Parental leave cost falls short
Family appeal: Tony Abbott on the campaign trail. Picture: Mogens Johansen/The West Australian

Less than half of Tony Abbott's generous paid parental leave scheme will be funded through a levy on big business, leaving the coalition with no option but to cut deeper into the Federal Budget should it win government.

Shadow treasurer Joe Hockey yesterday revealed the coalition's PPL scheme will cost $5.5 billion a year but Parliamentary Budget Office costings obtained by The West Australian reveal that the 1.5 per cent levy will raise $2.3 billion in its first year.

About 3000 companies with a taxable income of more than $5 million face paying the levy indefinitely after the Opposition Leader yesterday failed to give a timetable for its abolition.

Business groups yesterday indicated they would maintain pressure on the coalition to drop or significantly amend its PPL beyond the election, with the Business Council of Australia saying a lower tax burden was critical to investments and jobs.

The coalition's PPL would start on July 1, 2015, coinciding with a plan to cut the company tax rate to 28.5 per cent.

Mr Abbott described his pitch for the family vote as a "signature policy" and said every working woman would be better off financially.

Acknowledging that some coalition MPs were unhappy about the scheme's generosity, Mr Abbott said he had a "convert's zeal" on paid baby leave after opposing it during the Howard government's years. "The greatest vote of confidence in the future is to have a child," he said.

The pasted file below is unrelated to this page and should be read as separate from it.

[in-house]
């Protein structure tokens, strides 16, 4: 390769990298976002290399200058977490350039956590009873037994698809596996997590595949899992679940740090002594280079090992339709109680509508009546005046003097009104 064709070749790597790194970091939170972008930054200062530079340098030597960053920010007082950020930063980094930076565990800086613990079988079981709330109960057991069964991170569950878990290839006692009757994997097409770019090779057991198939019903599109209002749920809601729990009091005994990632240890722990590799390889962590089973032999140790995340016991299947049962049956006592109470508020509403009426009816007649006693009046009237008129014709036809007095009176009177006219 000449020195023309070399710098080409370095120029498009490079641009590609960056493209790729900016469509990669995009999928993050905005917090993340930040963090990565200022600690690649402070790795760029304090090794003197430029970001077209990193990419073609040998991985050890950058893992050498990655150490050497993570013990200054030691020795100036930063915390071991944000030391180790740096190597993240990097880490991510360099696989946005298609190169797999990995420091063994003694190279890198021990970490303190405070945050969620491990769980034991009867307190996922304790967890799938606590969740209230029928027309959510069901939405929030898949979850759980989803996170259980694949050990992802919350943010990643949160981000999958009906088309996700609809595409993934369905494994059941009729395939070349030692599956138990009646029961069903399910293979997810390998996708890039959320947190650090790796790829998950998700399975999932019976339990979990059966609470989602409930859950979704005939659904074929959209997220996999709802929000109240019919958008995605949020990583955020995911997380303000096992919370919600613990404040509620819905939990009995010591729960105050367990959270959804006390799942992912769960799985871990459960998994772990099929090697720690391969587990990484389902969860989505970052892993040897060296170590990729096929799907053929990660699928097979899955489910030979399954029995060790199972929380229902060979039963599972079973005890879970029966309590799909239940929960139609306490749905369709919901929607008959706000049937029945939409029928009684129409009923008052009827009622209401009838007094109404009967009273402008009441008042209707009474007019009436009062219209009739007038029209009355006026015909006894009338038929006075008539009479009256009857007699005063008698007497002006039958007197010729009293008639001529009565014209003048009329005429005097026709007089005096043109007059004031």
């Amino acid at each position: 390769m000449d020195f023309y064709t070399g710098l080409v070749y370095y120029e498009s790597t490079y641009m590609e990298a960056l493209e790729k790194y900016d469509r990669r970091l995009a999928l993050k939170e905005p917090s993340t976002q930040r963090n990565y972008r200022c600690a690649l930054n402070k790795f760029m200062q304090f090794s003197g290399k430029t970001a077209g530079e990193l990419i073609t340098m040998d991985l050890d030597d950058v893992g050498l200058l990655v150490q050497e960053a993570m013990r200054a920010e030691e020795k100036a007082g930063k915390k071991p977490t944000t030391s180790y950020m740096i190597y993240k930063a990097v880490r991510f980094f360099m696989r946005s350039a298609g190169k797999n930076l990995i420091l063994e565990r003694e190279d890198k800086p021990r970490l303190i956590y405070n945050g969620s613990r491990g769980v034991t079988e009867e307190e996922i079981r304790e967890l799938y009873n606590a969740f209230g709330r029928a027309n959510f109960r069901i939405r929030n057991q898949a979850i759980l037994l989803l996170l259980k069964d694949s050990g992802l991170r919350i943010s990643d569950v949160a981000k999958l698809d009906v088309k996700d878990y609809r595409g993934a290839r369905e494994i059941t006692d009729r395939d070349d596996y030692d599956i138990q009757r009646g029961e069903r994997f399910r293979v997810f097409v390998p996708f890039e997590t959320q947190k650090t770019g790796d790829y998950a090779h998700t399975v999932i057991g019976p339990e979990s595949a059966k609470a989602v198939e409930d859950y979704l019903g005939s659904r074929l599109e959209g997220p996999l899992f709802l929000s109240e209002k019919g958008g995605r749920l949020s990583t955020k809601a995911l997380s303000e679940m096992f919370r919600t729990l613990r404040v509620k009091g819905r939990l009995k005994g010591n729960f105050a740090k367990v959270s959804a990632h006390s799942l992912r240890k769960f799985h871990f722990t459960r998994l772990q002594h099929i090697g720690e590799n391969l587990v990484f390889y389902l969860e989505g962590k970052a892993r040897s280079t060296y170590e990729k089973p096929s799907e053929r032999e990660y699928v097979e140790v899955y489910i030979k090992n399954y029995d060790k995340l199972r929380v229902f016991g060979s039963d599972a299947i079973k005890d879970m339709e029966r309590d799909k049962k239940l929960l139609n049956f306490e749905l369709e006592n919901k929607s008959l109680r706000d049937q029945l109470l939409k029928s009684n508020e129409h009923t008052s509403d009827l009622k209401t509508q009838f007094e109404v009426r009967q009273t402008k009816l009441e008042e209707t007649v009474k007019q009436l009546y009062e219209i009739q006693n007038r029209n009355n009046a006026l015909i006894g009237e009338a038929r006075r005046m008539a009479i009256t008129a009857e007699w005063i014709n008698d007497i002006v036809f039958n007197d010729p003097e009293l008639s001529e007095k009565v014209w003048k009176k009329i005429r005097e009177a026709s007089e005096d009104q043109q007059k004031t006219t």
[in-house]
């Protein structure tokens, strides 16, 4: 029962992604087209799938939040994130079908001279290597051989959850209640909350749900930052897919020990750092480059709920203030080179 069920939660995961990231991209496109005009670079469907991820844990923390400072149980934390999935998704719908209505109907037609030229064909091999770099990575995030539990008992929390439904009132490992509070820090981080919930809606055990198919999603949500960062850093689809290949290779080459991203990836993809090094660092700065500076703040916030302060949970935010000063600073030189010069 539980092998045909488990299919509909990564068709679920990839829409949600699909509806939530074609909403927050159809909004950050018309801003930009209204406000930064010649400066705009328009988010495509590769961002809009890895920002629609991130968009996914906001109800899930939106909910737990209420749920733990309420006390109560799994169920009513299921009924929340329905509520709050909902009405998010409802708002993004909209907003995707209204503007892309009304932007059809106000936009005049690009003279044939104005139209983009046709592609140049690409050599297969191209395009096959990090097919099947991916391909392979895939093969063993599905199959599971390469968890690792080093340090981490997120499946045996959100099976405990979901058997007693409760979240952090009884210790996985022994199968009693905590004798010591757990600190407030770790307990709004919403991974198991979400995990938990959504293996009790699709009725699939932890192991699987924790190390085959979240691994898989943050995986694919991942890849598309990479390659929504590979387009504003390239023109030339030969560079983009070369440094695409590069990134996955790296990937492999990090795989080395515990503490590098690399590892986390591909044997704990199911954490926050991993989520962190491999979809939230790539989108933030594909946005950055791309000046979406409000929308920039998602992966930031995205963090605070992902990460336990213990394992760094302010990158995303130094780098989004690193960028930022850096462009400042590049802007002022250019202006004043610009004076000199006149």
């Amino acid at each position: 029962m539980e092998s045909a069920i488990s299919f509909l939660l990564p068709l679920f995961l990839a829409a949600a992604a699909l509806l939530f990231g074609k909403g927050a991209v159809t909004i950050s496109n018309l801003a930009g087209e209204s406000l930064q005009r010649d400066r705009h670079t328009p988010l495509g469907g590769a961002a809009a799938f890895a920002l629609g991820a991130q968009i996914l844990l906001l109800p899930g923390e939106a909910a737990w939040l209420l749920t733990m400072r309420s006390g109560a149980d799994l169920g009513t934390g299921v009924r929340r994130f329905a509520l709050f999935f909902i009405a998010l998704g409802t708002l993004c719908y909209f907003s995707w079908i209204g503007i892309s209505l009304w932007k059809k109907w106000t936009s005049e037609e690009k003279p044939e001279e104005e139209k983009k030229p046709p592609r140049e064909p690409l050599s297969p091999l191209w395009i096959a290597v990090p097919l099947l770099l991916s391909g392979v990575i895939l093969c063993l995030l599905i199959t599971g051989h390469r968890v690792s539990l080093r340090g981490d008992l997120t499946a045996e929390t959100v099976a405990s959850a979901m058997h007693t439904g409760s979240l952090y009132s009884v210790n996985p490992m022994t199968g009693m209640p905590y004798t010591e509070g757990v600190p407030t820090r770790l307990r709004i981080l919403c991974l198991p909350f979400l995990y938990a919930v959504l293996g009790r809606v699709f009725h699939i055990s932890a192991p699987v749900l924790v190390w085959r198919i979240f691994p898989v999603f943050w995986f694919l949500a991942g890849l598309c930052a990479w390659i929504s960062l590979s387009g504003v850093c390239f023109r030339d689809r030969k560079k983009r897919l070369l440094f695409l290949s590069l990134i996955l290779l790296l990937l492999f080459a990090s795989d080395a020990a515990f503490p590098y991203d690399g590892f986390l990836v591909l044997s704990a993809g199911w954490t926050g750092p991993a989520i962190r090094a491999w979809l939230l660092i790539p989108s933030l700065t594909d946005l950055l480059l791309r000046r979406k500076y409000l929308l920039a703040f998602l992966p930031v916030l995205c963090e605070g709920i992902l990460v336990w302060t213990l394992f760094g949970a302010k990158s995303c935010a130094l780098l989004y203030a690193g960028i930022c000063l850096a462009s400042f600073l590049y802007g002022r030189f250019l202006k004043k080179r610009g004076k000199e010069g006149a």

Under his plan, new mums would get 26 weeks of paid leave at their actual wage plus superannuation contributions, capped at a maximum six-month payment of $75,000.

Companies that already offer paid parental leave, such as Coles and Woolworths, would be able to scrap their schemes and State government and council employees who already get up to 18 weeks paid leave will be able to transfer to the scheme.

Mr Abbott said a woman earning about the average full-time salary of $65,000 a year would get $32,500 - $21,000 more than under Labor's current scheme, which pays all new mothers earning less than $150,000 18 weeks at minimum wage, or $622 a week.

The PBO costed the Opposition's policy at $6.1 billion in its first two years of operation, once "savings" are allowed from scrapping the Government's scheme.

PBO costings commissioned by the Greens for a slightly less generous scheme showed the 1.5 per cent levy would raise $2.3 billion in 2015-16 and $2.6 billion in 2016-17.

ACTU president Ged Kearney said she was suspicious Mr Abbott had delayed the scheme for two years given hostility to it in coalition ranks and questioned what would be cut to fund it.

The West Australian

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